Schedule

Subscribe to RSS Feed

2013
Friday, April 12th
9:00 AM

Exploring the Variation of Mood States and Coping Strategies in Athletic Training Students

James Capp, University of Montana - Missoula

UC 331

9:00 AM - 9:20 AM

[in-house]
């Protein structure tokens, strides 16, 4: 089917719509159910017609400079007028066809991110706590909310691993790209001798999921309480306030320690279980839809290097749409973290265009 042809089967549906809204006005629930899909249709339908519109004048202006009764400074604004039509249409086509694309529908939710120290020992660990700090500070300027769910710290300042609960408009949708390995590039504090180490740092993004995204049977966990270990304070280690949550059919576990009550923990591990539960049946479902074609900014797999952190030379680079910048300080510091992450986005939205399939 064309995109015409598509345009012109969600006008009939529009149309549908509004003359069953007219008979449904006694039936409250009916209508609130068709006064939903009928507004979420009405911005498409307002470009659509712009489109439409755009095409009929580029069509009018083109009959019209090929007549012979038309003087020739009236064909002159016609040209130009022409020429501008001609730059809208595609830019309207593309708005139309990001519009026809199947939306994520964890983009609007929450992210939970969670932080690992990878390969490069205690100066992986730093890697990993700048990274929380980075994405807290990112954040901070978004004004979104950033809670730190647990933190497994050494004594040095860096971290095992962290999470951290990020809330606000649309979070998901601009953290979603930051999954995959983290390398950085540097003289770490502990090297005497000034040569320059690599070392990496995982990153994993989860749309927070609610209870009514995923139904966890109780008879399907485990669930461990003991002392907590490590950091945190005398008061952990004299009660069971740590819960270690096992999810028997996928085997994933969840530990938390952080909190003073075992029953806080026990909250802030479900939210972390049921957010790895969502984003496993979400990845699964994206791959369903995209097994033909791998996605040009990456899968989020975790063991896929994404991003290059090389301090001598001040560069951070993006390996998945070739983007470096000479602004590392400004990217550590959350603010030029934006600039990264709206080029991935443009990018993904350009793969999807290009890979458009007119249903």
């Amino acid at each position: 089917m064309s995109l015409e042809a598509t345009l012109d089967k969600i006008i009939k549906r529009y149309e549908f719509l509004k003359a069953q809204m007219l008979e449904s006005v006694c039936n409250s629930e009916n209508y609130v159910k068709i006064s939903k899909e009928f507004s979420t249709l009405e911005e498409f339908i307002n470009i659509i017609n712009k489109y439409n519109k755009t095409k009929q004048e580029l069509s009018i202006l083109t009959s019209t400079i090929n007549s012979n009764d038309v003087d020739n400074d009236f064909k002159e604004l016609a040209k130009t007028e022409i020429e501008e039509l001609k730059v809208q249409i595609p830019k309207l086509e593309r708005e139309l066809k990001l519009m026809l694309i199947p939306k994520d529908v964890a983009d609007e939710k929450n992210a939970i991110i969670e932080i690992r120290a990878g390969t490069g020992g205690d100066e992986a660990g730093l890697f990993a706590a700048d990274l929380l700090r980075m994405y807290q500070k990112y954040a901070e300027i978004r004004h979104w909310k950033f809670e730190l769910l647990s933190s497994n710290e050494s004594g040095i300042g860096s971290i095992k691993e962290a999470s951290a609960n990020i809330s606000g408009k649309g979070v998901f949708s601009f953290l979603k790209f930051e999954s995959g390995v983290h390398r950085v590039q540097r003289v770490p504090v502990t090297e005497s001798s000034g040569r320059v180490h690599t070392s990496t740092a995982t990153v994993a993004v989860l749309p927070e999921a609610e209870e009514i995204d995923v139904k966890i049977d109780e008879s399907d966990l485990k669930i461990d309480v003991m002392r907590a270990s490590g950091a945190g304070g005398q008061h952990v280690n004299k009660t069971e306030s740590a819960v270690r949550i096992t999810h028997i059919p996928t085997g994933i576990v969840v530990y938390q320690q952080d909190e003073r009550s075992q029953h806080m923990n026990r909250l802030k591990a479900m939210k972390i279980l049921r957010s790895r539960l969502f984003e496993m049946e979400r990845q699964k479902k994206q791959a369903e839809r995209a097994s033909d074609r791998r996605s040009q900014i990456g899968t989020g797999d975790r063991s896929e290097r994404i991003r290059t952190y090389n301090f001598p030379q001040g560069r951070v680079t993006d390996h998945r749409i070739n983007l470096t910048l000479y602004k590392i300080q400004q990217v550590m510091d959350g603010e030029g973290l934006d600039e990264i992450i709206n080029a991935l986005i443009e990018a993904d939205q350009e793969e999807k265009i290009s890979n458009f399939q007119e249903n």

Athletic Training Programs (ATPs) are rigorous and demanding, sometimes effecting athletic training students’ (ATS) quality of life. Use of unhealthy coping further decreases life quality. Understanding ATS coping strategies during elevated stress periods helps with determining healthy, safe coping strategies. This information can help ATP educators structure program content and clinical rotations. To gather this information, this study examines ATS mood state changes and coping while completing an ATP. 17 undergraduate ATS participated in this study. The Profile of Mood States (POMS) is a 65-item questionnaire, measuring mood states on a 5-level scale: not at all, a little, moderately, quite a bit, and extremely. POMS scores 6 mood states: tension-anxiety, depression-dejection, anger-hostility, fatigue-inertia, confusion-bewilderment, and vigor-activity. The Brief COPE questionnaire consists of 28 questions on stress coping strategies. This measures on a 4-point scale, one signifying the practice never occurs, and 4 showing the student uses the strategy often. COPE illustrates stress management through: self-distraction, active coping, denial, substance use, emotional support, instrumental support, behavioral disengagement, venting, positive reframing, planning, humor, acceptance, religion, or self-blame. Questionnaires were completed in September, October, December, and February. Mean POMS scores reflect increased tension-anxiety, depression-dejection, anger-hostility, fatigue-inertia, confusion-bewilderment and total mood disturbance mid-semester. Throughout the semester, vigor-activity decreased. Mean COPE scores show acceptance, planning, positive reframing, emotional support, active coping and self-distraction strategies to manage stress. Substance abuse, self-blame, venting, and denial strategies were rare. Being an ATS is stressful due to long hours, clinical rotations, classes, and limited personal time. Our results suggest throughout the semester anger, depression and fatigue replaces vigor. This affects ATS personally and their professional care of patients. ATS in this study demonstrate various coping strategies such as emotional support and self-distraction to manage stressors. If applied, these findings could improve ATS lives and help them handle program stressors.